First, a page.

Reviewers in the UK in 2008 looked at 10 trials that used massage for people with cancer. They found that the trials suggested that massage could help to reduce anxiety in people with cancer in the short term. It may also reduce some of the physical symptoms of cancer, such as pain and nausea. But again the poor quality of some of the research made it impossible to be sure. This review is currently being carried out again and will include more recent trials of better quality.
In 2011 UK reviewers looked specifically at trials using massage for women with breast cancer. There were 6 trials and the reviewers said that massage seems useful as a supportive therapy. It seemed to help with symptoms of depression, pain and tiredness. But the number of trials was small and so we need bigger studies to know how helpful massage may be as a supportive treatment for breast cancer.
In 2009 a German trial looked at massage therapy for physical discomfort and mood disturbances in women with breast cancer. 86 women took part in the study and half had massage and half did not. Women in the massage group reported less pain, tiredness and discomfort and less mood disturbances. The researchers reported that classical massage seems to be a helpful treatment for women after breast surgery.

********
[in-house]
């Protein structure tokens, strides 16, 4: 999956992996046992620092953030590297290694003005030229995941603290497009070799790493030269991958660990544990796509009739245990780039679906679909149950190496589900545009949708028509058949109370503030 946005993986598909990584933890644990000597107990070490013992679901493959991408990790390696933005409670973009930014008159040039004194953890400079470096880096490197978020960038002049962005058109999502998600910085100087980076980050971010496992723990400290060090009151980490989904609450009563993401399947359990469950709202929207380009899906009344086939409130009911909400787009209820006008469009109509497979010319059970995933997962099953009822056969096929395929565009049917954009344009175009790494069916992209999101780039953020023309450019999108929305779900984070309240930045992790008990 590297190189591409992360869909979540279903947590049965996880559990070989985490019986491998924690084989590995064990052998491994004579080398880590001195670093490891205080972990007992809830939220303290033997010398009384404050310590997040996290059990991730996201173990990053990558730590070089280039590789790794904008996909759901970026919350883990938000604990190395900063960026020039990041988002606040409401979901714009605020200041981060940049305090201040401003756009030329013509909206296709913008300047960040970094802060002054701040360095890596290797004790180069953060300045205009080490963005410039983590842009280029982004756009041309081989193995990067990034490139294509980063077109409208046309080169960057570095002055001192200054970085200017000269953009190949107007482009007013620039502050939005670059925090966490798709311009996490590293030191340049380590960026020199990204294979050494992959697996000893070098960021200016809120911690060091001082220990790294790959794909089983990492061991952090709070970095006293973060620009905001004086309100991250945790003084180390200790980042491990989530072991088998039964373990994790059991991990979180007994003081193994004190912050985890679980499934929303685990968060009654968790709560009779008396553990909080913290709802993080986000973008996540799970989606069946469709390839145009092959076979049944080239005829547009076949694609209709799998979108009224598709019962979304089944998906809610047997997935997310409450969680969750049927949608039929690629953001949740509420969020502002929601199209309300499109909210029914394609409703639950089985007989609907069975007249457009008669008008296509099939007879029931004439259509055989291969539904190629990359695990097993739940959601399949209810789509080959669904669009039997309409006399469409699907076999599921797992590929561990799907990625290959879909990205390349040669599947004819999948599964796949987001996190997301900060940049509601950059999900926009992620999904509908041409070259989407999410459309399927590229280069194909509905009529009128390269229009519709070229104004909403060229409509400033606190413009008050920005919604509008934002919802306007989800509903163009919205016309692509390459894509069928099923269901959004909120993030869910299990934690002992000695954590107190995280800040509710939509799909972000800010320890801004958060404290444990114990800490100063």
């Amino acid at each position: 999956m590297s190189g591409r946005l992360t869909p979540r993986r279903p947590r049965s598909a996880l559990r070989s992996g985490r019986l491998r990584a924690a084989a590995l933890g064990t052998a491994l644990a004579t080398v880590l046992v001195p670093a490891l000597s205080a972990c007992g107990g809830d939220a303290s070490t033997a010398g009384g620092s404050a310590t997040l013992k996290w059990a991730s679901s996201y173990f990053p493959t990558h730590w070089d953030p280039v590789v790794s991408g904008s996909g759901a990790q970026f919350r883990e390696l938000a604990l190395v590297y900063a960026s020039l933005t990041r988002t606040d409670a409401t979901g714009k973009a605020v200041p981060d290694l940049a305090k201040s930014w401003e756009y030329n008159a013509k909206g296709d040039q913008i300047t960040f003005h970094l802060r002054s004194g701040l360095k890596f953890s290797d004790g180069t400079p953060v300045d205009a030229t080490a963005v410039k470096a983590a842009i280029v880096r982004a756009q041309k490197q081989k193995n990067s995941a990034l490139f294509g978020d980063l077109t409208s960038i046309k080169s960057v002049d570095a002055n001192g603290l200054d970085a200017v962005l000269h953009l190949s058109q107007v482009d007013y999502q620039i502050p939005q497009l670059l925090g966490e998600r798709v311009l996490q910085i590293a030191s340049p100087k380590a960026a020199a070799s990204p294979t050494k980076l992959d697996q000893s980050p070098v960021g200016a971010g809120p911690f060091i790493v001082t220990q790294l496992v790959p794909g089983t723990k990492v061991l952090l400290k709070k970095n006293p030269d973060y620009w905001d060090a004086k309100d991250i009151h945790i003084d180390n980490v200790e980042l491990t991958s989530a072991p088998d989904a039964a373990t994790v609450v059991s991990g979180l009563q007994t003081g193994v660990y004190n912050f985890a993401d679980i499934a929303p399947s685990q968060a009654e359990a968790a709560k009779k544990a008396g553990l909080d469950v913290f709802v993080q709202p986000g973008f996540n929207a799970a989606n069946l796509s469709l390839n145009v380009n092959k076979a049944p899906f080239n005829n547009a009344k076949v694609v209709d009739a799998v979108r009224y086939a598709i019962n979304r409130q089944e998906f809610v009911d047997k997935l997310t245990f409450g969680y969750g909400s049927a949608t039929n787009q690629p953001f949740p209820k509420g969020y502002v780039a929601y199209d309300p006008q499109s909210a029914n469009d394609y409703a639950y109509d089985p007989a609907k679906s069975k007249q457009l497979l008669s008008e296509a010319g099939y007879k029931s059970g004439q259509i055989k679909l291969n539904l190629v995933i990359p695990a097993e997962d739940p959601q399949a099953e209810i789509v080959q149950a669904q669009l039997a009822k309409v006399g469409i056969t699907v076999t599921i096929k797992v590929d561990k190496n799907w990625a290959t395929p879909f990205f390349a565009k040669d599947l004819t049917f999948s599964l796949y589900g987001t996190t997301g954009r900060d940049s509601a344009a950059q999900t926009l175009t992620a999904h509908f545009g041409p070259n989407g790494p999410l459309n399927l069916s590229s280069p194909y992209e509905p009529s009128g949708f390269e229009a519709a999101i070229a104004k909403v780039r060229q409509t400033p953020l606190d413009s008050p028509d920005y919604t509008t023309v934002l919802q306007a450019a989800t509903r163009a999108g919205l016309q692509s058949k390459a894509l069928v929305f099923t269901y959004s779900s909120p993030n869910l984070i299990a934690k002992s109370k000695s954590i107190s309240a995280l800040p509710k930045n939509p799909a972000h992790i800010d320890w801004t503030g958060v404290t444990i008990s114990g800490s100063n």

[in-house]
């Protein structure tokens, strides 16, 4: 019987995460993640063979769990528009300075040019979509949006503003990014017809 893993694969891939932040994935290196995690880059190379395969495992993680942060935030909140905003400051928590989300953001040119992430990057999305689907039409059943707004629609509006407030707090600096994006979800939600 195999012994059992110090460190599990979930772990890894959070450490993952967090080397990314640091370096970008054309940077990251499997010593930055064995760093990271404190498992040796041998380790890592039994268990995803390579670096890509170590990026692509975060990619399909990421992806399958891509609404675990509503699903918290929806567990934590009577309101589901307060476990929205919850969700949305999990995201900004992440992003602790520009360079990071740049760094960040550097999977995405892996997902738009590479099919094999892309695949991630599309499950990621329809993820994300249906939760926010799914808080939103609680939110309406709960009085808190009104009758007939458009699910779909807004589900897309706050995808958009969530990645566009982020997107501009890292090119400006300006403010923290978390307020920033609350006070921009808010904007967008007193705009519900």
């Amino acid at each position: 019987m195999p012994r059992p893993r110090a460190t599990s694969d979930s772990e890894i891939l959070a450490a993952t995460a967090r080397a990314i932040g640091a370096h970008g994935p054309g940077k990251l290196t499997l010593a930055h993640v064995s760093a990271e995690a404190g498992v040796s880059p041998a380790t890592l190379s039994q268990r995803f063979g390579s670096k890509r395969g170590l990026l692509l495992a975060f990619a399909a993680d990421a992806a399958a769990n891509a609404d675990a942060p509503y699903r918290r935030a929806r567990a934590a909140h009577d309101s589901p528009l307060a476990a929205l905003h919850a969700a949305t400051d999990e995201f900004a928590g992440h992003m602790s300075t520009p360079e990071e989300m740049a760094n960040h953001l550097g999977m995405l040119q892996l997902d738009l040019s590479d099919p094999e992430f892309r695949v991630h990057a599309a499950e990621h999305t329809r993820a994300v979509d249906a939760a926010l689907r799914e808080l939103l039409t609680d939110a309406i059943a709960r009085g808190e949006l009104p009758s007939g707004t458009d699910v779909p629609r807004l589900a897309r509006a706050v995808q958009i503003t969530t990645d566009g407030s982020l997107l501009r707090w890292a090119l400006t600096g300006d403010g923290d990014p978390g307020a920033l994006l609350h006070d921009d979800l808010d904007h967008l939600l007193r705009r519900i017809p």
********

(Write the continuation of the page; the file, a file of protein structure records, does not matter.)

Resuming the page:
In 2011 Italian researchers looked at the use of massage in people with advanced cancer. They studied 20 trials and felt that massage therapy is a cost effective treatment that can help to reduce pain, anxiety, and depression in people with cancer who are seriously ill.
In 2012 an American study looked at teaching carers to give simple massage to people with cancer. The carers were given a DVD and a manual with instructions about how to give massage. They were advised to practice at least 3 times a week. Another group of carers were advised to read to the person with cancer at least 3 times a week. The study found that patients in both groups had significant reductions in symptoms. But there was more reduction in the massage group.
The carers trained to give massage showed more confidence, comfort and skill in using touch and massage at the end of the study.
Most people don’t have any side effects from having a massage. You may feel a bit light headed, tired or thirsty afterwards. Your massage therapist may offer you a glass of water when your treatment has finished. They should not hurry you to get up and leave until you feel comfortable. Massage therapists say you should drink plenty of water after your treatment. This is to get rid of toxins released from body tissues during the massage.
It’s not safe for everyone to have massage therapy. So always talk to your doctor before using any type of massage therapy, and always make sure your massage therapist is fully qualified. This is especially important if you